5. Take Me Home Midland Road – The Good Citizens. What? Who? Yes that’s right I’m starting with a curve ball, stick with me you will know the rest! Unless you’ve ever had the pleasure of venturing to Valley Parade this will be a new one on you. As well as running I love football and if you have read my sponsorship page you will know that I have a deep affinity with my club, Bradford City, which goes way beyond that experienced by most fans. This song, to the tune of the John Denver classic, is the song the team walks out to, it gets everyone going and when it comes on during a run my mind immediately jumps from the tiredness and the pain to a place where I am happy and I belong.
4. Yes – McAlmont & Butler. Again not a particularly well known song but one you may have heard from time to time on the radio. It’s a beautiful piece of music and from the very first note it lifts my mood. The fact that the title is the most positive word in the English vocabulary tops it off and when the doubts creep into my mind I just need to remind myself, “Yes”, I can do this!.
3. St Elmo’s Fire (Man In Motion) – John Parr. This film, and its title song, scream 1980’s at you, Demi Moore, Rob Lowe and Emilio Estevez star as friends struggling with adulthood. In the video John Parr sports a tremendous mullet as he sings away in what appears to be a disused warehouse. I find the song really uplifting and many of the lyrics strike a chord with me, give it a listen, a real listen and I’m sure there’ll be something in there you identify with.
2. Not Giving In – Rudimental. This choice is unusual for me in that it’s a pretty new song. I don’t really think I need to explain why I chose this or why it motivates me, the clue is in the title!
And at number one, in with a bullet, drum roll please.
1. Imagine – Emeli Sandé. The original song itself has been a long standing favourite of mine but not one necessarily that provides me with particular motivation. This version though for me and many others will forever be linked with the London 2012 Olympics. Not much beats a good sporting montage and the BBC chose the song to play over their closing take on the games. Wow! It’s basically three minutes of pure motivation from the great household names that brought the games to life, to lesser known athletes who in their own way made those few glorious weeks special. I can’t watch this video without filling up though, at 1:20 in Gemma Gibbons looks up to the heavens after her judo semi-final win and whispers, “I love you mum”, having lost her mum to leukaemia as a teenager, her motivation is laid bare right there in front of millions. So whenever I hear this song now I see this video, I share the motivation and I am inspired to be the best that I can be and make my loved ones proud.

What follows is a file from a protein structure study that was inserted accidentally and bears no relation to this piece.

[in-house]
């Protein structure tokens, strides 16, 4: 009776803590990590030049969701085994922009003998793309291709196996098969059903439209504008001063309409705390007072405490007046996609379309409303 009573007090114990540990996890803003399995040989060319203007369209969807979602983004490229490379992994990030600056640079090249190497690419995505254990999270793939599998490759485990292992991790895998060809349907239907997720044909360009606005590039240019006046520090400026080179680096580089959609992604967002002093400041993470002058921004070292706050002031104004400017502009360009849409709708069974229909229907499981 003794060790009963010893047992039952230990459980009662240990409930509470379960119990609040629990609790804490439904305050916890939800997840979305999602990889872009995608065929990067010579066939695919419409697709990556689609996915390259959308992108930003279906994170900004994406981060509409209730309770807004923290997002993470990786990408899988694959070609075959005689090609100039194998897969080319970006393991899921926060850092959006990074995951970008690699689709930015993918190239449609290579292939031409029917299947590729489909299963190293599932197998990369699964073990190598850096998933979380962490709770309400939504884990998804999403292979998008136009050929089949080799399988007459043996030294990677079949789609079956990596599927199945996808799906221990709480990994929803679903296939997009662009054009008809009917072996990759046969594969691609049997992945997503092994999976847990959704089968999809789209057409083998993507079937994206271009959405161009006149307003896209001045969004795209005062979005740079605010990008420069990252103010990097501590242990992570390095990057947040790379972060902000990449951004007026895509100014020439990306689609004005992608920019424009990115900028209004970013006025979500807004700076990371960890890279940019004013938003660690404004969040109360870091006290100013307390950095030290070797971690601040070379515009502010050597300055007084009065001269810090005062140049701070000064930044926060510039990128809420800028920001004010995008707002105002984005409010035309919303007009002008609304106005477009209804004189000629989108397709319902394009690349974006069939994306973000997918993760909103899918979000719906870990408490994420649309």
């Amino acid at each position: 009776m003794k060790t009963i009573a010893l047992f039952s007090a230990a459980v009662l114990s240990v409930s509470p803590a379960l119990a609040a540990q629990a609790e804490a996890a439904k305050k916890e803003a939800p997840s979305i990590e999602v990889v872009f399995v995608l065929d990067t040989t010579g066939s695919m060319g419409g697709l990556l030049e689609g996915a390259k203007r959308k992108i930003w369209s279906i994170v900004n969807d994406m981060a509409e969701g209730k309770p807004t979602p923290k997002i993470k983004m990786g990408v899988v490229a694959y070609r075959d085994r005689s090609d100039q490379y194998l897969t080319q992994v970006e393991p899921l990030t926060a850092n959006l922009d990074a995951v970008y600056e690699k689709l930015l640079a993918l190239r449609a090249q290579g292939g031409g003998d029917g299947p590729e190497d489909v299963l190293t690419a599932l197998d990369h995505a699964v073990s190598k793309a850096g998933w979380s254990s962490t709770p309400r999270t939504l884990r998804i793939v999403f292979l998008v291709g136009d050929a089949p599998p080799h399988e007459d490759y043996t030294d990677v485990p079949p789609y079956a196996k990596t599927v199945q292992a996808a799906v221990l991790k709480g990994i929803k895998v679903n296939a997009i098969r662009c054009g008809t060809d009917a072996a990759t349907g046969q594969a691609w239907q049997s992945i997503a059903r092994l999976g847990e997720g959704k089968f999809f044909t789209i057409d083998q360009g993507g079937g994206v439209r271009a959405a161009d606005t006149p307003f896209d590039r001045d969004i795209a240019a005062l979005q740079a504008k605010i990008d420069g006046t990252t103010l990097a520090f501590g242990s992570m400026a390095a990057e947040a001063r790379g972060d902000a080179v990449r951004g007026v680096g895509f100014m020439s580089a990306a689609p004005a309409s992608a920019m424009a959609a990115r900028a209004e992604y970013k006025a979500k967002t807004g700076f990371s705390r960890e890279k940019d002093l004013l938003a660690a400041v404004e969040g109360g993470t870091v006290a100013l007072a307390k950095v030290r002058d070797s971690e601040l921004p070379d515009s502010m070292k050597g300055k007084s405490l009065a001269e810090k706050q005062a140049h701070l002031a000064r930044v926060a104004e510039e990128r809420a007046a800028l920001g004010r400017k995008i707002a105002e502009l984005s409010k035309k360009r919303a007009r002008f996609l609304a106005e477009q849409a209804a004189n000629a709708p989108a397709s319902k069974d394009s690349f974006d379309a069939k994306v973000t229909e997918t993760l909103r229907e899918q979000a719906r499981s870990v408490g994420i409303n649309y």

And there you have it, everyone will have their own top 5, everyone will have their own motivators but what matters is that we all have something we are aiming for that for us will represent a genuine achievement. Good luck with whatever that is for you, keep going when times get hard and remember you are amazing and you can do this!
In Nick Hornby’s fantastic book, High Fidelity, the lead character Rob Gordon and his friends spend a large proportion of their time coming up with their all time top five favourite lists on a variety of topics. There’s the usual top five films, top five books, top five dream jobs and then there’s some with a slightly more unique take, top
five most memorable break-ups and top five songs about death! If you haven’t read it I’d highly recommend it, if you’re not a reader at least give the film starring John Cusack and Jack Black a watch, it stays pretty faithful to the book aside from being set in Chicago rather than London.
If you have read any of my previous blogs you’ll know I love listening to music while I’m out running*. I come from quite a musical family, in particular on my dad’s side, but that gene seemed to skip me. Music was a big part of my childhood though and I always remember mum having the radio on singing away whilst in the kitchen.
I’d go as far as saying that I’m open to pretty much any kind of music but my halcyon days were in the mid to late 90s through the tail end of school and into my undergraduate career. They were the heady days of indie and Britpop as well as the emergence of dance and house music into the mainstream.
In terms of running I exploit music in a number of ways. It provides a distraction and helps to give me some headspace. I use it to pace myself and break my runs down, for example trying to get to the next checkpoint in my mind within two or three songs and some songs provide motivation to push me on with the rhythm and beat used to help maintain a good pace and stride pattern.
Putting myself in the shoes of Rob Gordon I thought I’d try and produce a #marathonbore top five all time motivational running songs list. Easier said than done! I’ve been contemplating writing this blog for a couple of weeks but as soon as I started to note down songs it quickly spawned a list of nearly 30 which I then added to in my head during the day as I listened to the brilliant Absolute Radio 90s.
I’ve had to be very strict and stick purely to songs that motivate me and not just songs that are on my all time favourite playlist. That means nothing from The Stereophonics, The Bluetones, Oasis, Blur, Embrace, REM, Bruce Springsteen, Stephen Fretwell, I Am Kloot, never mind PJ & Duncan, B*Witched or Daphné & Celeste (Ooh stick you!!).